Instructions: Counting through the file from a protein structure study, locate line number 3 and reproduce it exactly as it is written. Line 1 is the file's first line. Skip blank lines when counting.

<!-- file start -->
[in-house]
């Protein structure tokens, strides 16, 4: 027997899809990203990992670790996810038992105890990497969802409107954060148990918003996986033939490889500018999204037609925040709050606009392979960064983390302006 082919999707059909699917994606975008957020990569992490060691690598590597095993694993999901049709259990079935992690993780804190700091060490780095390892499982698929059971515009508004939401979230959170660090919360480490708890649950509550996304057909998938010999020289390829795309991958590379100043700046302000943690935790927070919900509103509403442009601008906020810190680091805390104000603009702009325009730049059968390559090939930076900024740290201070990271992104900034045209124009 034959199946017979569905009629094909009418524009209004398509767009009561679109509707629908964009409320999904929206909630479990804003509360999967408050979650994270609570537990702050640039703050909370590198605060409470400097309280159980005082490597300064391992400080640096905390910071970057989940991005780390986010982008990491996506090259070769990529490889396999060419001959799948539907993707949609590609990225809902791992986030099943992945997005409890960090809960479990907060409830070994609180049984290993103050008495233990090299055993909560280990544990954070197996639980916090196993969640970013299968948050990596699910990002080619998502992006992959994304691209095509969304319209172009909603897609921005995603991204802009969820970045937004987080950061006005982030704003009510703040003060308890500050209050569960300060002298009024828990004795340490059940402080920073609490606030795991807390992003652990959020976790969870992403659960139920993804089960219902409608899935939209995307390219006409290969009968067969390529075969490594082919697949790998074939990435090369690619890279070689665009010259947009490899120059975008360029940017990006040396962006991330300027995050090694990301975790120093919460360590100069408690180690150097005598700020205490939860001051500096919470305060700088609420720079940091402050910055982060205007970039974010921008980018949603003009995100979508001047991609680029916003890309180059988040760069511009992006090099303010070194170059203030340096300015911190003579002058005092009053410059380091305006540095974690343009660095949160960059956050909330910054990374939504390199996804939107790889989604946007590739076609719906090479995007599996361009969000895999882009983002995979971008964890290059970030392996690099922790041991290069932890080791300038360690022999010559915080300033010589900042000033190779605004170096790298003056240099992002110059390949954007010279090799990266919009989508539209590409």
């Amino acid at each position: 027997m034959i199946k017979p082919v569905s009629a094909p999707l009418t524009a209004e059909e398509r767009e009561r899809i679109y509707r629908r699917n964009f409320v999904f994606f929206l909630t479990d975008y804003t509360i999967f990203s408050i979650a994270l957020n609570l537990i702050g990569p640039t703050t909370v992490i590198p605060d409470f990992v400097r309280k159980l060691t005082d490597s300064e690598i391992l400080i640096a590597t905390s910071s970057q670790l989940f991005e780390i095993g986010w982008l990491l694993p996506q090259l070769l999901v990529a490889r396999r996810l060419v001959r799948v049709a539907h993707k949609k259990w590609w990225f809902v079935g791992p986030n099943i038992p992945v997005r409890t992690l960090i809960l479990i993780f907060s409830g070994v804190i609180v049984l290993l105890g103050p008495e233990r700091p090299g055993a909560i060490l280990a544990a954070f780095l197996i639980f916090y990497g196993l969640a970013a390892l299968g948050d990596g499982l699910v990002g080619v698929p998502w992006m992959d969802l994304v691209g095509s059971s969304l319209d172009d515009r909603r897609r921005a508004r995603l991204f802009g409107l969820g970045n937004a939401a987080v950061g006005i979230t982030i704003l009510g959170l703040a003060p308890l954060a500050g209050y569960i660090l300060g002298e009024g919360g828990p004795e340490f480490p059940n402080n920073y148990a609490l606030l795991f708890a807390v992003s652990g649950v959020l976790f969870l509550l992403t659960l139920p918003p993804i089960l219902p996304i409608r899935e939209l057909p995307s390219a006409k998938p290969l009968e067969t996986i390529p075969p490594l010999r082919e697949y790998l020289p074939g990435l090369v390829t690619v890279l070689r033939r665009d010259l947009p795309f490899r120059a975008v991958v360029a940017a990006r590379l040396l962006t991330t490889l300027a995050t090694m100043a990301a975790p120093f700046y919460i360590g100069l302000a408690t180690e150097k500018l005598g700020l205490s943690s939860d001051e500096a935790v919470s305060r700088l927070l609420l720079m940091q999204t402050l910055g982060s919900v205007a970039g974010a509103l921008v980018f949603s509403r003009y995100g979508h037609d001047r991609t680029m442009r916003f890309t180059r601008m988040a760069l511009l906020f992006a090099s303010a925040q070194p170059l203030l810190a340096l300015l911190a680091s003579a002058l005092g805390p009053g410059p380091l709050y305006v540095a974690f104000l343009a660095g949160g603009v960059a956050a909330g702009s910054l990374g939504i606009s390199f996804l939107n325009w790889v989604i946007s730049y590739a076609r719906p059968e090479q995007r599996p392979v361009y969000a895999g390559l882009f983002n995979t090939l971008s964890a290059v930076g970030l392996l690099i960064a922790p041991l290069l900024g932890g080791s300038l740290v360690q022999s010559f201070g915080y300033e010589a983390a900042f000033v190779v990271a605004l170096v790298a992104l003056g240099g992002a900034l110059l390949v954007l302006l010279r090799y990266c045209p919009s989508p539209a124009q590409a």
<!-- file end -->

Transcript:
């Amino acid at each position: 027997m034959i199946k017979p082919v569905s009629a094909p999707l009418t524009a209004e059909e398509r767009e009561r899809i679109y509707r629908r699917n964009f409320v999904f994606f929206l909630t479990d975008y804003t509360i999967f990203s408050i979650a994270l957020n609570l537990i702050g990569p640039t703050t909370v992490i590198p605060d409470f990992v400097r309280k159980l060691t005082d490597s300064e690598i391992l400080i640096a590597t905390s910071s970057q670790l989940f991005e780390i095993g986010w982008l990491l694993p996506q090259l070769l999901v990529a490889r396999r996810l060419v001959r799948v049709a539907h993707k949609k259990w590609w990225f809902v079935g791992p986030n099943i038992p992945v997005r409890t992690l960090i809960l479990i993780f907060s409830g070994v804190i609180v049984l290993l105890g103050p008495e233990r700091p090299g055993a909560i060490l280990a544990a954070f780095l197996i639980f916090y990497g196993l969640a970013a390892l299968g948050d990596g499982l699910v990002g080619v698929p998502w992006m992959d969802l994304v691209g095509s059971s969304l319209d172009d515009r909603r897609r921005a508004r995603l991204f802009g409107l969820g970045n937004a939401a987080v950061g006005i979230t982030i704003l009510g959170l703040a003060p308890l954060a500050g209050y569960i660090l300060g002298e009024g919360g828990p004795e340490f480490p059940n402080n920073y148990a609490l606030l795991f708890a807390v992003s652990g649950v959020l976790f969870l509550l992403t659960l139920p918003p993804i089960l219902p996304i409608r899935e939209l057909p995307s390219a006409k998938p290969l009968e067969t996986i390529p075969p490594l010999r082919e697949y790998l020289p074939g990435l090369v390829t690619v890279l070689r033939r665009d010259l947009p795309f490899r120059a975008v991958v360029a940017a990006r590379l040396l962006t991330t490889l300027a995050t090694m100043a990301a975790p120093f700046y919460i360590g100069l302000a408690t180690e150097k500018l005598g700020l205490s943690s939860d001051e500096a935790v919470s305060r700088l927070l609420l720079m940091q999204t402050l910055g982060s919900v205007a970039g974010a509103l921008v980018f949603s509403r003009y995100g979508h037609d001047r991609t680029m442009r916003f890309t180059r601008m988040a760069l511009l906020f992006a090099s303010a925040q070194p170059l203030l810190a340096l300015l911190a680091s003579a002058l005092g805390p009053g410059p380091l709050y305006v540095a974690f104000l343009a660095g949160g603009v960059a956050a909330g702009s910054l990374g939504i606009s390199f996804l939107n325009w790889v989604i946007s730049y590739a076609r719906p059968e090479q995007r599996p392979v361009y969000a895999g390559l882009f983002n995979t090939l971008s964890a290059v930076g970030l392996l690099i960064a922790p041991l290069l900024g932890g080791s300038l740290v360690q022999s010559f201070g915080y300033e010589a983390a900042f000033v190779v990271a605004l170096v790298a992104l003056g240099g992002a900034l110059l390949v954007l302006l010279r090799y990266c045209p919009s989508p539209a124009q590409a």